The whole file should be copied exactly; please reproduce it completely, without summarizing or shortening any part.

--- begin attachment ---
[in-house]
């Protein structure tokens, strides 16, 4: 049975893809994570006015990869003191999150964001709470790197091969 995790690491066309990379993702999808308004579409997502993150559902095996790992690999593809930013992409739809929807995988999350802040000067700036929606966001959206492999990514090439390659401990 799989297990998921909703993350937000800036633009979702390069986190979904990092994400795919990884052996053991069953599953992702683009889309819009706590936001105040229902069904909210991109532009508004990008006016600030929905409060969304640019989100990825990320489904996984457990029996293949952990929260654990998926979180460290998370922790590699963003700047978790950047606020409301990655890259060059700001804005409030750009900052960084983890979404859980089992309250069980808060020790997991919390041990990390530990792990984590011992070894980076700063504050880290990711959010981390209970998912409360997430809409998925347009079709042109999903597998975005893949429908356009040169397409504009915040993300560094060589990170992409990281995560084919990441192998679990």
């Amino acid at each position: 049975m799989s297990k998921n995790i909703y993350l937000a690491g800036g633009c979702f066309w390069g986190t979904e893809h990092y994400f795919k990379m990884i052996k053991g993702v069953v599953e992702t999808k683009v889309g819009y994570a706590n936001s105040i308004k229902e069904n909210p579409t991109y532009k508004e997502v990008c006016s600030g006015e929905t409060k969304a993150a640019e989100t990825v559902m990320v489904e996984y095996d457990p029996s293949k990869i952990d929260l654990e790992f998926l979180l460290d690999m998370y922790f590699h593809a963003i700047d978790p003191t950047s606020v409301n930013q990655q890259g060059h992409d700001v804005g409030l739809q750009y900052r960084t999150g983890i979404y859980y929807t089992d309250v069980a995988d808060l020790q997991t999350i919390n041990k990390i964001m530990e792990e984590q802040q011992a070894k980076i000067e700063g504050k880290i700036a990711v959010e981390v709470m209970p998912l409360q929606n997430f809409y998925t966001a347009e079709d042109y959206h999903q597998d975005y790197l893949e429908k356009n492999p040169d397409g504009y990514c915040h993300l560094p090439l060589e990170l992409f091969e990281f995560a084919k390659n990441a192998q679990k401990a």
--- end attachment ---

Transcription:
[in-house]
């Protein structure tokens, strides 16, 4: 049975893809994570006015990869003191999150964001709470790197091969 995790690491066309990379993702999808308004579409997502993150559902095996790992690999593809930013992409739809929807995988999350802040000067700036929606966001959206492999990514090439390659401990 799989297990998921909703993350937000800036633009979702390069986190979904990092994400795919990884052996053991069953599953992702683009889309819009706590936001105040229902069904909210991109532009508004990008006016600030929905409060969304640019989100990825990320489904996984457990029996293949952990929260654990998926979180460290998370922790590699963003700047978790950047606020409301990655890259060059700001804005409030750009900052960084983890979404859980089992309250069980808060020790997991919390041990990390530990792990984590011992070894980076700063504050880290990711959010981390209970998912409360997430809409998925347009079709042109999903597998975005893949429908356009040169397409504009915040993300560094060589990170992409990281995560084919990441192998679990």
């Amino acid at each position: 049975m799989s297990k998921n995790i909703y993350l937000a690491g800036g633009c979702f066309w390069g986190t979904e893809h990092y994400f795919k990379m990884i052996k053991g993702v069953v599953e992702t999808k683009v889309g819009y994570a706590n936001s105040i308004k229902e069904n909210p579409t991109y532009k508004e997502v990008c006016s600030g006015e929905t409060k969304a993150a640019e989100t990825v559902m990320v489904e996984y095996d457990p029996s293949k990869i952990d929260l654990e790992f998926l979180l460290d690999m998370y922790f590699h593809a963003i700047d978790p003191t950047s606020v409301n930013q990655q890259g060059h992409d700001v804005g409030l739809q750009y900052r960084t999150g983890i979404y859980y929807t089992d309250v069980a995988d808060l020790q997991t999350i919390n041990k990390i964001m530990e792990e984590q802040q011992a070894k980076i000067e700063g504050k880290i700036a990711v959010e981390v709470m209970p998912l409360q929606n997430f809409y998925t966001a347009e079709d042109y959206h999903q597998d975005y790197l893949e429908k356009n492999p040169d397409g504009y990514c915040h993300l560094p090439l060589e990170l992409f091969e990281f995560a084919k390659n990441a192998q679990k401990a």